Sunday, July 29, 2012

Half year update


The first six months of 2012 were memorable in Kenya and for my company Juhudi Kilimo.  We reached the historic financial milestone of “break even”.  After three years of initial losses we are now making a profit.  We were able to raise our required capital with some new investors such as Soros Economic Development Fund, Ford Foundation and the Rockefeller Foundation.  Their funding should fuel our growth for the next several years.  The journey was not an easy one.  In 2008 I started with a small non-profit pilot program with a few thousand clients and about $800,000 worth in loans.  The organization was losing about $20,000 per month.  Now we are profitable and have over 13,000 clients working with us.  Half of them are servicing loans worth over $2.5 million.  It is fun to see the $7 million we raised go into our business system, help the rural smallholder farmers, come back out to pay interest to our investors, pay all our expenses, pay the staff salary and still be left with extra money each month to re-invest in the business.  We have a cool new logo too.

In the last few months, I spoke at the Columbia Business School, a United Nations Business Call to Action event, and an agricultural finance conference sponsored by the World Bank to get the word out about our emerging social business model.  Both of these events were nice opportunities for me to speak about Juhudi.  Everyone still seems interested in what we are doing and I hope to keep up the momentum.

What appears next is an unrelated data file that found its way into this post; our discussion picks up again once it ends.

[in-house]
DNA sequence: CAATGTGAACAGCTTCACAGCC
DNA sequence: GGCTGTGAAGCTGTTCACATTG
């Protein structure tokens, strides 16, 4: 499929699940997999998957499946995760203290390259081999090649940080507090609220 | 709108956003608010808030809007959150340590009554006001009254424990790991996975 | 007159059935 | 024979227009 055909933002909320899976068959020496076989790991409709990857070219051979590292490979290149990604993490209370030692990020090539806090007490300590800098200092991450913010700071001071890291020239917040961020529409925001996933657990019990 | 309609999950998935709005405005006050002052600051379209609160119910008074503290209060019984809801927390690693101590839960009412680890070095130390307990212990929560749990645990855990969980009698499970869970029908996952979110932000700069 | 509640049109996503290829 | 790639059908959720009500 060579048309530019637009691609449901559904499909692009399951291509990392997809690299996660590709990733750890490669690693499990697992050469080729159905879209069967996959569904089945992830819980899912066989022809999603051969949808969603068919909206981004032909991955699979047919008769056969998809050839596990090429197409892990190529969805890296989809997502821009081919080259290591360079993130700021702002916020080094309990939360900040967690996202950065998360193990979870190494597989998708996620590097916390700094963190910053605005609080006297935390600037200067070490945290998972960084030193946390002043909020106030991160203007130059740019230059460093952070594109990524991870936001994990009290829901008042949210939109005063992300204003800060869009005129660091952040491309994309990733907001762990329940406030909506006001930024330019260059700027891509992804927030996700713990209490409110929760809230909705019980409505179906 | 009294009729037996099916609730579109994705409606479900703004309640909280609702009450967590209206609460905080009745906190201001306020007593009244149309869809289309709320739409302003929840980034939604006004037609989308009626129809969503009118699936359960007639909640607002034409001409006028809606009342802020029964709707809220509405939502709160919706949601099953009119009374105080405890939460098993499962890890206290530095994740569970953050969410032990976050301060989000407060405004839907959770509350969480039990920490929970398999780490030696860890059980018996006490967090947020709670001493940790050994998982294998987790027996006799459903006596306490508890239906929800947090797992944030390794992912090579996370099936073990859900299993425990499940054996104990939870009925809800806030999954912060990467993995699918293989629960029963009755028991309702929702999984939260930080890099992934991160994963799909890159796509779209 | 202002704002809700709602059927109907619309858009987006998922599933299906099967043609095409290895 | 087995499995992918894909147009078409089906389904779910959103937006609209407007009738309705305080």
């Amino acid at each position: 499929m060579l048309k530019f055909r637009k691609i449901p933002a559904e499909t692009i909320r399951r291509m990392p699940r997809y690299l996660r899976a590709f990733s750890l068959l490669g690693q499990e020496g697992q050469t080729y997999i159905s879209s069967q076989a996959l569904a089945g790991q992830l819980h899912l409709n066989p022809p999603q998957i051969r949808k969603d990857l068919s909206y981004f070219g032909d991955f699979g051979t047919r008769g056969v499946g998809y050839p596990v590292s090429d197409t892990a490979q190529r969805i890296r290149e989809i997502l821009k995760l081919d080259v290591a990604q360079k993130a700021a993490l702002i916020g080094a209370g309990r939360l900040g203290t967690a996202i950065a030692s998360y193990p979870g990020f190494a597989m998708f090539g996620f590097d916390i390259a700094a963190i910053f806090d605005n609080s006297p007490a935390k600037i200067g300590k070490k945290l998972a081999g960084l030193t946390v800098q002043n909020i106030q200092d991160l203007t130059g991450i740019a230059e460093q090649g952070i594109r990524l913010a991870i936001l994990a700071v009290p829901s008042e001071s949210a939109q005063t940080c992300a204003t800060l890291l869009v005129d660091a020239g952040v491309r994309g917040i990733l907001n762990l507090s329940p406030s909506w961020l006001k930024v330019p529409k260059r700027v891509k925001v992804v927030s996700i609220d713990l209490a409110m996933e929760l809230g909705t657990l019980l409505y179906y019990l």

One of the highlights this year was my overnight stay with one of our smallholder farmer clients in the rural town of Litein. This was a valuable experience for me because I was able to learn more about life as a smallholder farmer and witness the day-to-day challenges.  After one of my managers dropped me off at the farm, I spent some time entertaining the small children who kept calling me “Muhindi” (which means “Indian” in Swahili) because they have not seen many other foreigners. 


After a nice dinner of chicken and rice we all went to bed early and slept to the sound of the rain on the roof.  In the morning I was awake at 6 am to help feed and water the chickens which were all financed by our company. 



My next task was to milk one of the cows.  It wasn’t easy, but I managed to get about six liters of milk before my hands gave out.  I learned that milking cows is hard work.

I have also tried my best to get in some personal traveling.  Recently, a group of my friends took advantage of the low-season rates and rented a castle on the beach in the coast town of Lamu (the same place the pirates kidnapped all those foreigners).  The castle was well insulated against any pirate attacks with its 20’ walls and massive iron doors.
 

I visited the Middle East including Lebanon and Jordan in April and June.
 








Beirut, Lebanon had an extremely modern and cosmopolitan feel while Jordan still maintained its historical roots in places like Wadi Rum (from the Laurence of Arabia story) and Petra.









Many have asked me how long I intend to stay in Kenya and my answer depends on how long it takes to get Juhudi Kilimo to the next level of operation where we really look like a thriving business.  We are headed in that direction.  So far, so good in Nairobi.










1 comment:

Phil said...

Nat, sounds like you are having an adventure of a lifetime. Glad to hear that you finally broke even. When are you going to come see your other children? (an inside joke for anyone else reading this blog). BTW, Amber and I decided to move back to Colorado. We're done with our DC adventure so the next time you visit your parents look us up!